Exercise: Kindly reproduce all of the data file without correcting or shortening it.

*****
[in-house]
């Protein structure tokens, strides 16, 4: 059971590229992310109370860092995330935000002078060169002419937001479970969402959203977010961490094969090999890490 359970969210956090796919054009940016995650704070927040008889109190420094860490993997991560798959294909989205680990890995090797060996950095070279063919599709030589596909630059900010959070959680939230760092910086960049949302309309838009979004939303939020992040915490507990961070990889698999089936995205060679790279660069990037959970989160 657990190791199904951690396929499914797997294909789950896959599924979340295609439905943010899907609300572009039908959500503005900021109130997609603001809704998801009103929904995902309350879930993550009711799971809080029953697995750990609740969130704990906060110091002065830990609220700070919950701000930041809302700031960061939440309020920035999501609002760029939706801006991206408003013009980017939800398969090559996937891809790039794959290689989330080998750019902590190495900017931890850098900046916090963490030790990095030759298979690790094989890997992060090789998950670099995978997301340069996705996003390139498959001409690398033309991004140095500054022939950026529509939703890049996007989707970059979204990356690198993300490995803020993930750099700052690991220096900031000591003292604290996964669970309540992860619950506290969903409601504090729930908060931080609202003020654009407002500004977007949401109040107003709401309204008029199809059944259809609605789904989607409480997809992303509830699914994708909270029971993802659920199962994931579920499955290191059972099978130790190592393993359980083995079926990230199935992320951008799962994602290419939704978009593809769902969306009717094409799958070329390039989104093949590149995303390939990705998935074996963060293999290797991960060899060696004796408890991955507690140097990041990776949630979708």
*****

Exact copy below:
[in-house]
């Protein structure tokens, strides 16, 4: 059971590229992310109370860092995330935000002078060169002419937001479970969402959203977010961490094969090999890490 359970969210956090796919054009940016995650704070927040008889109190420094860490993997991560798959294909989205680990890995090797060996950095070279063919599709030589596909630059900010959070959680939230760092910086960049949302309309838009979004939303939020992040915490507990961070990889698999089936995205060679790279660069990037959970989160 657990190791199904951690396929499914797997294909789950896959599924979340295609439905943010899907609300572009039908959500503005900021109130997609603001809704998801009103929904995902309350879930993550009711799971809080029953697995750990609740969130704990906060110091002065830990609220700070919950701000930041809302700031960061939440309020920035999501609002760029939706801006991206408003013009980017939800398969090559996937891809790039794959290689989330080998750019902590190495900017931890850098900046916090963490030790990095030759298979690790094989890997992060090789998950670099995978997301340069996705996003390139498959001409690398033309991004140095500054022939950026529509939703890049996007989707970059979204990356690198993300490995803020993930750099700052690991220096900031000591003292604290996964669970309540992860619950506290969903409601504090729930908060931080609202003020654009407002500004977007949401109040107003709401309204008029199809059944259809609605789904989607409480997809992303509830699914994708909270029971993802659920199962994931579920499955290191059972099978130790190592393993359980083995079926990230199935992320951008799962994602290419939704978009593809769902969306009717094409799958070329390039989104093949590149995303390939990705998935074996963060293999290797991960060899060696004796408890991955507690140097990041990776949630979708």